Taking care of your duty gear is as important for a security guard as a police officer or other LEO as for a soldier in the field. Most of us have some kind of uniform, and more often than not, that kit contains a pair (or several pairs) of duty boots of some kind. Some are insulated, some aren’t, some are for summer use, others are for muddy spring or fall use, and so on. Common for all of them is that they usually end up smelling like the blind end of a dog, which isn’t a good thing.

Since boots are one of the most important pieces of duty gear you own, we thought it prudent to let you know how to get that maturing cheese scent out of them. Not once and for all… but for a while, at least.

Keep it simple

Even though we subject our boots to a lot of punishment, people seem to be exceptionally skittish when it comes to cleaning them. Wading through mud and snow and road salt and oil spills is fine, but using bleach inside them?? God forbid.

Look, they handle all the things you subject them to every day, and with your smelly feet inside them – yet you balk at using a little disinfectant inside them? Well, you shouldn’t. They can handle it, and you’ll be pleasantly surprised. Here’s what you do:

Boots:

1: Remove any insoles that are loose. Most boots have them, and you’ll deal with those separately.

2: Get your shower going, and put the shower head on a massage setting, if you’ve got one of those things. This will help get some circulation in the water. Fill your boots up, and leave the water in there.

3: Get some normal detergent – use the one you’d use for stains, or whites, and pour a teaspoon in each boot. Add some more water to mix it in good, and leave for a few minutes.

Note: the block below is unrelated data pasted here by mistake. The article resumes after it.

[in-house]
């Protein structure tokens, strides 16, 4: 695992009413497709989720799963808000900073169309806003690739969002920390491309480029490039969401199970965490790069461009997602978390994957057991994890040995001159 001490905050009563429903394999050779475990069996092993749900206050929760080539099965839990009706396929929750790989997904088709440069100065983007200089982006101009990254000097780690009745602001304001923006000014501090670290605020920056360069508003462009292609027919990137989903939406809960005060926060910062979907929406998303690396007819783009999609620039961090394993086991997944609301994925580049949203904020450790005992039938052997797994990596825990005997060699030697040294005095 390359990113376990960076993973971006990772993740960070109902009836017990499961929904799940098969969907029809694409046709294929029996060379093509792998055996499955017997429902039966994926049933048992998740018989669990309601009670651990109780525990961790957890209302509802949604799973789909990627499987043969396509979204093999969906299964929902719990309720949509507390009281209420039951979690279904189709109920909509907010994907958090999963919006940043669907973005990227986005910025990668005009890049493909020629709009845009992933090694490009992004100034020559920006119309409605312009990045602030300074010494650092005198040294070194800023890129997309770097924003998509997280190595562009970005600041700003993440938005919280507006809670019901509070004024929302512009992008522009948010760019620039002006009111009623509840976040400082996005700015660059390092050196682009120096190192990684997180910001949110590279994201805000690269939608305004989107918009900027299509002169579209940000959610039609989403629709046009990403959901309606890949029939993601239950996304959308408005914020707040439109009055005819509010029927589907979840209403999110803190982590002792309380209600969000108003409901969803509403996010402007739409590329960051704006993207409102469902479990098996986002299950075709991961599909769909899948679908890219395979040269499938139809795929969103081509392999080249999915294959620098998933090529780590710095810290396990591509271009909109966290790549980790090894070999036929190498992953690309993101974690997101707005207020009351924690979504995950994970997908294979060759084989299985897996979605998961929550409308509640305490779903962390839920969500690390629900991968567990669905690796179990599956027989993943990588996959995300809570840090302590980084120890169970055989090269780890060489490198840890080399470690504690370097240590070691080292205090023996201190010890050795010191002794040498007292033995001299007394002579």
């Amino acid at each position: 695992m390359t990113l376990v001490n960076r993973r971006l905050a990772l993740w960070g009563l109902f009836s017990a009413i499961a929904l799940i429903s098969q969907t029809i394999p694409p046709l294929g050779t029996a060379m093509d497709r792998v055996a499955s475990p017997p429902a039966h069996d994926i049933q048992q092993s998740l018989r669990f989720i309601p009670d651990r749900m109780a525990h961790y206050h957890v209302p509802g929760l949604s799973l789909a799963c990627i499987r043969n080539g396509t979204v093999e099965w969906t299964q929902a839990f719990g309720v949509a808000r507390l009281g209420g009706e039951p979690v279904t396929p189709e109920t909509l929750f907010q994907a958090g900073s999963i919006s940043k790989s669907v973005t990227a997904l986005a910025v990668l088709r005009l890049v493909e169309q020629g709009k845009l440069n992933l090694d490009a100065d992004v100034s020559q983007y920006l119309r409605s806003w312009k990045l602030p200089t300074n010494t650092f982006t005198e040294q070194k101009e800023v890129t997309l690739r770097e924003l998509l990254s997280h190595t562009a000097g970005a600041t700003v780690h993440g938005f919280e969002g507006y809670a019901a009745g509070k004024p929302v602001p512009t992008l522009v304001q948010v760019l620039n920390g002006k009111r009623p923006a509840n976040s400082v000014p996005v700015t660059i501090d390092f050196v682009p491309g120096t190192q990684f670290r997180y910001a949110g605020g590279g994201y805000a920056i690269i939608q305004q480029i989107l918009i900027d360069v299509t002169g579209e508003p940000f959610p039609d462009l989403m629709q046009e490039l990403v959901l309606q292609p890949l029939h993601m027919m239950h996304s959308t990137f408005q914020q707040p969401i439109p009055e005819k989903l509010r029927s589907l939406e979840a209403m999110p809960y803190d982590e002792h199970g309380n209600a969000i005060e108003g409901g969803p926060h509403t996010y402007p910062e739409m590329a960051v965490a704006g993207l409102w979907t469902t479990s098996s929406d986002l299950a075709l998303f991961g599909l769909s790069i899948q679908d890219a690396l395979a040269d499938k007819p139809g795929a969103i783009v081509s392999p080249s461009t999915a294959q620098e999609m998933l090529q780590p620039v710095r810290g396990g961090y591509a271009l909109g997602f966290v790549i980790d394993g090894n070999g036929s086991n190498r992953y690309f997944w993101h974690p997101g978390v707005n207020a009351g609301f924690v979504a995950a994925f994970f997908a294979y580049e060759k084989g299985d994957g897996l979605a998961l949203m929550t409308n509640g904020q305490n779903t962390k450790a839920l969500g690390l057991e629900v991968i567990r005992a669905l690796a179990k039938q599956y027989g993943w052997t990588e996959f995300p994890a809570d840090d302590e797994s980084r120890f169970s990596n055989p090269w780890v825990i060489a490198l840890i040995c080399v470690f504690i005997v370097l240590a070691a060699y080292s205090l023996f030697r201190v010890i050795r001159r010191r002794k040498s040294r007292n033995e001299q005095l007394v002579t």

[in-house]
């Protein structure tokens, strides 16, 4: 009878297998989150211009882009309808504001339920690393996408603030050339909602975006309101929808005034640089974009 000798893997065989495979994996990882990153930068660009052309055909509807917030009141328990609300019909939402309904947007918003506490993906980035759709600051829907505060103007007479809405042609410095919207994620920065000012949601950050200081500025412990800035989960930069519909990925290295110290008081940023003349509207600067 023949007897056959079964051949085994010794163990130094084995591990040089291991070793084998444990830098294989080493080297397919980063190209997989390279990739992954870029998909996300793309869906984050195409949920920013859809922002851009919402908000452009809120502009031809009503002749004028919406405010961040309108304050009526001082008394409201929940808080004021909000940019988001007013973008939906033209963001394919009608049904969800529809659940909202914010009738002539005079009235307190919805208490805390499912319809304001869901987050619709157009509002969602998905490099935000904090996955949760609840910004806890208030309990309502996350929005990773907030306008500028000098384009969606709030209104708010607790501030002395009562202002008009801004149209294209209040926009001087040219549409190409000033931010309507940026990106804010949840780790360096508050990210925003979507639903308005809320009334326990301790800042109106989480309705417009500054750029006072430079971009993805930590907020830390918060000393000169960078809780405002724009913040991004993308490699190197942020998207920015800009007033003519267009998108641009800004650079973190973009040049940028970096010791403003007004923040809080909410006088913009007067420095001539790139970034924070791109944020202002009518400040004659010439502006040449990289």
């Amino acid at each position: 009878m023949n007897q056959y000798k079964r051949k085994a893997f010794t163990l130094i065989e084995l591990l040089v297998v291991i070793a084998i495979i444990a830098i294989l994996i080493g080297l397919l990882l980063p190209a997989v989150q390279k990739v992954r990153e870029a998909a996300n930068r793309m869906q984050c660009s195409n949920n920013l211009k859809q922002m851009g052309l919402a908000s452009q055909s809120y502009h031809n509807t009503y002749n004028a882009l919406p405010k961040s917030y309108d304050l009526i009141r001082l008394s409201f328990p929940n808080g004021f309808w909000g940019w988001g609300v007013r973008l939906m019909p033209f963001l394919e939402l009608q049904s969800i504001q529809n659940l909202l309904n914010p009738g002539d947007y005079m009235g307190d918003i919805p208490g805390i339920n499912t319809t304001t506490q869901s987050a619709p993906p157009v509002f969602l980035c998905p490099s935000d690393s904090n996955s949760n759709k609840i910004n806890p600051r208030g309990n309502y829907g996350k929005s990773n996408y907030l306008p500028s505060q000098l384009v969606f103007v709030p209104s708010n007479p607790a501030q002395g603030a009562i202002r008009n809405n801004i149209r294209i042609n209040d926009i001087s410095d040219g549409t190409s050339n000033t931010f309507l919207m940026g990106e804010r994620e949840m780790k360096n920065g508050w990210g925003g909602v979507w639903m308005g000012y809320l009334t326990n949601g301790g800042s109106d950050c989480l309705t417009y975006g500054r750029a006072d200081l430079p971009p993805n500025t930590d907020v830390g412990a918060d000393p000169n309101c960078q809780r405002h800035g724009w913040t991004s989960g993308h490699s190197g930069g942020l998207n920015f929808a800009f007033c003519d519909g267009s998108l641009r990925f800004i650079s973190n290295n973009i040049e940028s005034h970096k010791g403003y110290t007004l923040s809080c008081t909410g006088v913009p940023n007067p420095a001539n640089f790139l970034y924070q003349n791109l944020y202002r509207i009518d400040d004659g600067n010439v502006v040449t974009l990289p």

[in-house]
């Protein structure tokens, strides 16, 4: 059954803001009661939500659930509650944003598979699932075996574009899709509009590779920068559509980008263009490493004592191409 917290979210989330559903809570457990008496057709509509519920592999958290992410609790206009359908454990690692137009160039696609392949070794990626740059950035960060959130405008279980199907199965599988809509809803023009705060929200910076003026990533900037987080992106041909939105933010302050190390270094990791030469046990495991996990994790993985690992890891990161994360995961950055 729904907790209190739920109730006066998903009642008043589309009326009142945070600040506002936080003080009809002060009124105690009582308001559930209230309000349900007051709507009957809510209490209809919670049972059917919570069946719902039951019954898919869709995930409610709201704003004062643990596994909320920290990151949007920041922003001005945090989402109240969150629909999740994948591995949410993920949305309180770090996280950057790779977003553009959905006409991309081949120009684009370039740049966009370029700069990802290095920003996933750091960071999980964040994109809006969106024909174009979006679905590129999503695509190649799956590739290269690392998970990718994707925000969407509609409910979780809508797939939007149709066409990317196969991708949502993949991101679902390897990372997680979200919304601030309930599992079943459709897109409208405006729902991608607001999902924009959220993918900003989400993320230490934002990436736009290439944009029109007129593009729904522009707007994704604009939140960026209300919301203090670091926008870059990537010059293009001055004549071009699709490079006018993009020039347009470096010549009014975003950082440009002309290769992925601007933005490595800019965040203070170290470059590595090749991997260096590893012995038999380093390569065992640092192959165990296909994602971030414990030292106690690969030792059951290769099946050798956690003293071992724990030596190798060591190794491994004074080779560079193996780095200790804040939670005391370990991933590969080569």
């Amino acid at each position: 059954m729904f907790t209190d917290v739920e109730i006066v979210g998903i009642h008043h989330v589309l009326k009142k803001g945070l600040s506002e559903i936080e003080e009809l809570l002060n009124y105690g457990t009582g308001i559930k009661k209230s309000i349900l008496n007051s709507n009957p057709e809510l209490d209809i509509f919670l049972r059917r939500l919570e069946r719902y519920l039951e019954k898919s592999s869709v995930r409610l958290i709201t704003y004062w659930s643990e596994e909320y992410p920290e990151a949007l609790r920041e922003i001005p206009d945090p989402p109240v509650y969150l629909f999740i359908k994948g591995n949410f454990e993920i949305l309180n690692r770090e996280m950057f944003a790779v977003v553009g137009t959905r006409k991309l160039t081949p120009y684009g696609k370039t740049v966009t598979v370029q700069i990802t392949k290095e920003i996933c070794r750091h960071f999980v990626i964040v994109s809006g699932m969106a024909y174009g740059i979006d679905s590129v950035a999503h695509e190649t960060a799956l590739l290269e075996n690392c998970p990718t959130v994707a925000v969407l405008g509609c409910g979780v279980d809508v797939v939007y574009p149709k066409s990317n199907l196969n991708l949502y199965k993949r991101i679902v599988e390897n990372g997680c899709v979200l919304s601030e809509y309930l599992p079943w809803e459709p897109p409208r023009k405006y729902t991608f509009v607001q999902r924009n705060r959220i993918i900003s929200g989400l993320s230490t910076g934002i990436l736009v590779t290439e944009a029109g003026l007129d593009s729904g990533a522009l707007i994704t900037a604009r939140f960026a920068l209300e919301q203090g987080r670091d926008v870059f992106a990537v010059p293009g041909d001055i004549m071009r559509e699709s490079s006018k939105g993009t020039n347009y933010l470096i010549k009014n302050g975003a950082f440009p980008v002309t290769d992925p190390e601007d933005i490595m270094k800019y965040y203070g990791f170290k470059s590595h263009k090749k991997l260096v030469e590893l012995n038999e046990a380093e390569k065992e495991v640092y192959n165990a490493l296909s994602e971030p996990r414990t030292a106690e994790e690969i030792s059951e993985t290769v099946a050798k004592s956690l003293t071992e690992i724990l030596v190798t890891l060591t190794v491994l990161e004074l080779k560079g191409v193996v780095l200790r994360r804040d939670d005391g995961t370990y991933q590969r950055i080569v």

4: Get your hands in there, and clean out the boots.

5: Rinse, rinse, rinse. Until the water is clean and clear and without soap suds. Put away to dry.

Insoles:

The soles in your boots will have a lot of the funk in them. That’s just the way it is. They’ll also have a lot of bacteria, crap you’ve picked up from the floor, maybe some fungus spores and mold, even. They need to be disinfected, and that’s why we have bleach.

Fill your sink with warm water (not to warm to put your hands in, but almost), and add a cap ful or two of bleach. Put the insoles in there, and let them soak for a while. Get some latex gloves and hand wash those bad boys in the solution. This’ll get rid of everything that might be living in them. Guaranteed.

Aftermath

Remember that any time you use soap on leather, you’ll dry it out, so once your boots are dry, you have to replace the natural oils in the leather of your boots. If you don’t they’ll crack, they’ll leak and they’ll be useless in no time at all.

Use a good leather care product, and don’t hold back, either. Leave the boots for a couple of hours, and shine them with a good shoe shine kit. That’ll make sure they look good, stay soft and stay waterproof.

Questions or comments? Did we miss something or you’ve got a better idea? Let us know in the comments!

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